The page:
The ins and outs of mitochondrial iron-loading: The metabolic defect in Friedreich's ataxia

Des R. Richardson, Michael L.H. Huang, Megan Whitnall, Erika M. Becker, Prem Ponka, Yohan Suryo Rahmanto

Research output: Contribution to journalReview articlepeer-review

Abstract

Friedreich's ataxia is a cardio- and neurodegenerative disease due to decreased expression of the mitochondrial protein, frataxin. This defect results in mitochondrial iron-overload, and in this review, we discuss the mechanisms that lead to this iron accumulation. Using a conditional knockout mouse model where frataxin is deleted in the heart, it has been shown that this mutation leads to transferrin receptor-1 upregulation, resulting in increased iron uptake from transferrin. There is also marked downregulation of ferritin that is required for iron storage and decreased expression of the iron exporter, ferroportin1, leading to decreased cellular iron efflux. The increased mitochondrial iron uptake is facilitated by upregulation of the mitochondrial iron transporter, mitoferrin2. This stimulation of iron uptake probably attempts to rescue the deficit in mitochondrial iron metabolism that is due to downregulation of mitochondrial iron utilization, namely, heme and iron-sulfur cluster (ISC) synthesis and also iron storage (mitochondrial ferritin). The resultant decrease in heme and ISC synthesis means heme and ISCs are not exiting the mitochondrion for cytosolic use. Hence, increased mitochondrial iron uptake coupled with decreased utilization and release leads to mitochondrial iron-loading. More generally, disturbance of mitochondrial iron utilization in other diseases probably also results in similar compensatory alterations.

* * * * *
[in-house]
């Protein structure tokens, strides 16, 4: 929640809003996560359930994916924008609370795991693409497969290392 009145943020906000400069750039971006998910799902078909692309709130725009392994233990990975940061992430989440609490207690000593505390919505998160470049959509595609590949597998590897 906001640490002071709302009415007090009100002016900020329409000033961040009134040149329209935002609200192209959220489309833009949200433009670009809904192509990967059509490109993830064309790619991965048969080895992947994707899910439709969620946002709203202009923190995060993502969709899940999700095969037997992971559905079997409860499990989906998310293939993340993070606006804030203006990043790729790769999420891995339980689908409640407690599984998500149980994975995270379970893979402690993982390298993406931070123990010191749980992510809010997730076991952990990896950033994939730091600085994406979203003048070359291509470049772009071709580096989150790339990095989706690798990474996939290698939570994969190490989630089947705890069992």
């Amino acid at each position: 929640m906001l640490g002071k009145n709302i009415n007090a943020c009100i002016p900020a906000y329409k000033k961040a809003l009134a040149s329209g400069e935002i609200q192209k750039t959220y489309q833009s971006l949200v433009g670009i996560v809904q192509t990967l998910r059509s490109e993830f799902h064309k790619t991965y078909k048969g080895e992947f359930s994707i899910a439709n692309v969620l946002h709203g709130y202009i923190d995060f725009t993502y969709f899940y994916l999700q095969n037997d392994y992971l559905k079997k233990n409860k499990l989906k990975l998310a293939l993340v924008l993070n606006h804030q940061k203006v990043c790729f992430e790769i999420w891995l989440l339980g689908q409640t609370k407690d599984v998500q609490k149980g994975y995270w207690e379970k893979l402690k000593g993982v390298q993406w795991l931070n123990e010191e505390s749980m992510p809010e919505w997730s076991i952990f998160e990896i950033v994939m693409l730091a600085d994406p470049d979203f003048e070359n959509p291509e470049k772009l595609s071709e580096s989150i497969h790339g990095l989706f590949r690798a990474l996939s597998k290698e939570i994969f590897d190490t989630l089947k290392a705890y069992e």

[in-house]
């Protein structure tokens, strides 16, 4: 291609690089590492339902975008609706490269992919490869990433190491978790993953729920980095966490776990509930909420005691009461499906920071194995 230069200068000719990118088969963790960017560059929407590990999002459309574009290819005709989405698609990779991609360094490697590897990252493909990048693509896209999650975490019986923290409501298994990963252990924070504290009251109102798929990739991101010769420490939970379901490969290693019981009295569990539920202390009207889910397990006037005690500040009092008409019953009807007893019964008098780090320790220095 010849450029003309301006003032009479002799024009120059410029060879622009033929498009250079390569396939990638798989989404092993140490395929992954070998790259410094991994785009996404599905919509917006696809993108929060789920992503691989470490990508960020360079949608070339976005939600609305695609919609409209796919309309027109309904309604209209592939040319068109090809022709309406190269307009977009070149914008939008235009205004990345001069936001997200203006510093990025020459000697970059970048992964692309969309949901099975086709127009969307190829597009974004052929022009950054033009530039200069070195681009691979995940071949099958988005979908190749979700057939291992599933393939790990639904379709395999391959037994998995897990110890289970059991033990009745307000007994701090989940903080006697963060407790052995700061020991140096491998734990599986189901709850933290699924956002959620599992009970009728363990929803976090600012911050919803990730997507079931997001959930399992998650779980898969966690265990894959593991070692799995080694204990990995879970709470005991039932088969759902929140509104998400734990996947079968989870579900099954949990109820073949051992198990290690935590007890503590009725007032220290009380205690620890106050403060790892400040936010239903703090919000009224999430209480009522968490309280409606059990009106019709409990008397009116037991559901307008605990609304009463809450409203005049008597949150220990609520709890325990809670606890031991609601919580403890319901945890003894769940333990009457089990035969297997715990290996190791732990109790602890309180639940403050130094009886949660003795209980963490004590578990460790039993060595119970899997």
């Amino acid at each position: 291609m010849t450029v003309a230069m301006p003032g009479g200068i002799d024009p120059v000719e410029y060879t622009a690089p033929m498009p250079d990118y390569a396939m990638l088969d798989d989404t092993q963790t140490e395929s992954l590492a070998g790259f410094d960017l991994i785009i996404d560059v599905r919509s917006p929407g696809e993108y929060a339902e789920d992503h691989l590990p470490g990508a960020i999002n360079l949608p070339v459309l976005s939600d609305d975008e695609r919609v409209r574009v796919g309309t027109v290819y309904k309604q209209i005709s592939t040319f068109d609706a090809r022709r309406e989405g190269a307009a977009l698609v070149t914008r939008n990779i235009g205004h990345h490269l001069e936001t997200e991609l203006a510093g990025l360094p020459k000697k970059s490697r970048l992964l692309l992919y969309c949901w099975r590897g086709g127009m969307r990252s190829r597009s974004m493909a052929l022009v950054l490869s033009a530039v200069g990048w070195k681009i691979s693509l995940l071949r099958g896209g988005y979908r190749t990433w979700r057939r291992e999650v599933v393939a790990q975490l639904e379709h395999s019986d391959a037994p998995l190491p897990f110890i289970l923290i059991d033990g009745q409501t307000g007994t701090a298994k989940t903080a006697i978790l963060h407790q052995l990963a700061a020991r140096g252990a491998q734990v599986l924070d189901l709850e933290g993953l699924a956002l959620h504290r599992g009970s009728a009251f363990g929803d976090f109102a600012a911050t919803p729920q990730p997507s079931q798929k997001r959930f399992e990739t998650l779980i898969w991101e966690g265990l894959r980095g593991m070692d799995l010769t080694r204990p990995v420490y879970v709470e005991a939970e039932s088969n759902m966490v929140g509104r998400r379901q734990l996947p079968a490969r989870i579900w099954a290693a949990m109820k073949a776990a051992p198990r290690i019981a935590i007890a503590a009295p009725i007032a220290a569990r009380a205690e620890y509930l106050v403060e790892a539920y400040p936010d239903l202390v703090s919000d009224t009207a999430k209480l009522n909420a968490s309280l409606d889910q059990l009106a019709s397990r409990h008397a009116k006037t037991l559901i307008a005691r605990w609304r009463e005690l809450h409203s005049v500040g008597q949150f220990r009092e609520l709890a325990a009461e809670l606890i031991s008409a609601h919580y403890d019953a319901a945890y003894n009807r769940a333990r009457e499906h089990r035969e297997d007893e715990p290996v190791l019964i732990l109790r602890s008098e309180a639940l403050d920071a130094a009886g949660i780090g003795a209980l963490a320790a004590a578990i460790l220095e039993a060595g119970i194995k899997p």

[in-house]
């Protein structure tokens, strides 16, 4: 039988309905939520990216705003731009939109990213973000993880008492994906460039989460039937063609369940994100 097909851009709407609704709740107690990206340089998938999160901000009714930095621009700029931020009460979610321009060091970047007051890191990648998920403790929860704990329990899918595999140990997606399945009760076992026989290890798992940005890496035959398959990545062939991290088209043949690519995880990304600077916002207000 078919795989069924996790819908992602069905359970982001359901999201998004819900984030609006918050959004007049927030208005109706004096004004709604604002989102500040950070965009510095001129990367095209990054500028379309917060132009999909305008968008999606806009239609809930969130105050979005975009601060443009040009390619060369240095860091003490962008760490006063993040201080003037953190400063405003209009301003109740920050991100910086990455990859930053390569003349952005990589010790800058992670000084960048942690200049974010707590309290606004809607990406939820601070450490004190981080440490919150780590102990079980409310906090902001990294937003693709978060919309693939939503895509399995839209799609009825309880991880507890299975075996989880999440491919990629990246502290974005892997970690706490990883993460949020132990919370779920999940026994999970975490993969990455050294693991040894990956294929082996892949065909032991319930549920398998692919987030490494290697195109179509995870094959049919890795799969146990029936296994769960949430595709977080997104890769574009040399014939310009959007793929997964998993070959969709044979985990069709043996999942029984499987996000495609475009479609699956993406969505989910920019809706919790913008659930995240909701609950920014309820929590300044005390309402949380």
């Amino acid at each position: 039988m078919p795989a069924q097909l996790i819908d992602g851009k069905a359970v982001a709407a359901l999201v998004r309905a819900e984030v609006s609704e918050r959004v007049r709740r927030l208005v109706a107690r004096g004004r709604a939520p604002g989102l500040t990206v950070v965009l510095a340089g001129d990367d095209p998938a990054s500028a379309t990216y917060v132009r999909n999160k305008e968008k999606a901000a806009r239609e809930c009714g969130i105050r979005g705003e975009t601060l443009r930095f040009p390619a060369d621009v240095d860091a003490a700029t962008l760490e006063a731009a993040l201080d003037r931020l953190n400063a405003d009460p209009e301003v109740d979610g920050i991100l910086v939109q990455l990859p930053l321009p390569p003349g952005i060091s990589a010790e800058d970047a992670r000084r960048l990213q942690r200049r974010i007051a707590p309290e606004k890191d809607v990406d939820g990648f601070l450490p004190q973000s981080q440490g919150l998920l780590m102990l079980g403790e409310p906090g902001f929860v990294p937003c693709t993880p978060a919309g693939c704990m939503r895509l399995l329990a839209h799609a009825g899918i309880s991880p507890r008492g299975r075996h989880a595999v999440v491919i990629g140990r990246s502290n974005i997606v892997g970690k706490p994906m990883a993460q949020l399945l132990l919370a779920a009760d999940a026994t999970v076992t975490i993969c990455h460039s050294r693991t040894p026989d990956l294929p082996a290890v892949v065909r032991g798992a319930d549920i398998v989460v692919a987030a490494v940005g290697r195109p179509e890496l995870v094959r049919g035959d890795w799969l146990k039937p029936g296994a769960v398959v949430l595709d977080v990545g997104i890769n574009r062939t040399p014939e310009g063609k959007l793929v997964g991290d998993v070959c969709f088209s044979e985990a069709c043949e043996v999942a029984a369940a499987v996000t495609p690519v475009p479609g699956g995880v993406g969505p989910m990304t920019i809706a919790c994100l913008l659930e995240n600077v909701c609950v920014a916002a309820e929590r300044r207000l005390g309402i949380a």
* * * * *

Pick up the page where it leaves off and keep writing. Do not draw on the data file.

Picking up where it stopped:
Original languageEnglish (US)
Pages (from-to)323-329
Number of pages7
JournalJournal of Molecular Medicine
Volume88
Issue number4
DOIs
StatePublished - Apr 2010

Keywords

  • Heme
  • Iron
  • Iron metabolism
  • Iron-sulfur cluster
  • Transferrin receptor 1

ASJC Scopus subject areas

  • Molecular Medicine
  • Drug Discovery
  • Genetics(clinical)

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